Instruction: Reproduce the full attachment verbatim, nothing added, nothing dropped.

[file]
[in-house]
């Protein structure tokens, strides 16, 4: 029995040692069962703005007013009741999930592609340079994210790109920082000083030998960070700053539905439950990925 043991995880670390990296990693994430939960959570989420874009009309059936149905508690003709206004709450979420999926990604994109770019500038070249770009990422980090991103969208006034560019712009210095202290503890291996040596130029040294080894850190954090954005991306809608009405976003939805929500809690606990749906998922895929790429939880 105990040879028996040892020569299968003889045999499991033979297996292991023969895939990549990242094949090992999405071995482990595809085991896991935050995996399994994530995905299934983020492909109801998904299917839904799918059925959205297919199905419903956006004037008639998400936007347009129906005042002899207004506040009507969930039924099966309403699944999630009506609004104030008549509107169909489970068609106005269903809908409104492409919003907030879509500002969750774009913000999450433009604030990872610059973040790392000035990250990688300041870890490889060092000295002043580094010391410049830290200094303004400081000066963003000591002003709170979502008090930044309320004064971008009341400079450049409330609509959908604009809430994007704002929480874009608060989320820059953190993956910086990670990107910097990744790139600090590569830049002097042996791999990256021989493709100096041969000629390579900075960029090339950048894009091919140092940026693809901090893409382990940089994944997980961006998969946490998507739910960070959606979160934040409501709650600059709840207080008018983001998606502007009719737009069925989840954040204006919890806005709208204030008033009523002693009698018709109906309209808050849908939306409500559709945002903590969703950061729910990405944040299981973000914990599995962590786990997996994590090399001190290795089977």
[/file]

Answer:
[in-house]
């Protein structure tokens, strides 16, 4: 029995040692069962703005007013009741999930592609340079994210790109920082000083030998960070700053539905439950990925 043991995880670390990296990693994430939960959570989420874009009309059936149905508690003709206004709450979420999926990604994109770019500038070249770009990422980090991103969208006034560019712009210095202290503890291996040596130029040294080894850190954090954005991306809608009405976003939805929500809690606990749906998922895929790429939880 105990040879028996040892020569299968003889045999499991033979297996292991023969895939990549990242094949090992999405071995482990595809085991896991935050995996399994994530995905299934983020492909109801998904299917839904799918059925959205297919199905419903956006004037008639998400936007347009129906005042002899207004506040009507969930039924099966309403699944999630009506609004104030008549509107169909489970068609106005269903809908409104492409919003907030879509500002969750774009913000999450433009604030990872610059973040790392000035990250990688300041870890490889060092000295002043580094010391410049830290200094303004400081000066963003000591002003709170979502008090930044309320004064971008009341400079450049409330609509959908604009809430994007704002929480874009608060989320820059953190993956910086990670990107910097990744790139600090590569830049002097042996791999990256021989493709100096041969000629390579900075960029090339950048894009091919140092940026693809901090893409382990940089994944997980961006998969946490998507739910960070959606979160934040409501709650600059709840207080008018983001998606502007009719737009069925989840954040204006919890806005709208204030008033009523002693009698018709109906309209808050849908939306409500559709945002903590969703950061729910990405944040299981973000914990599995962590786990997996994590090399001190290795089977």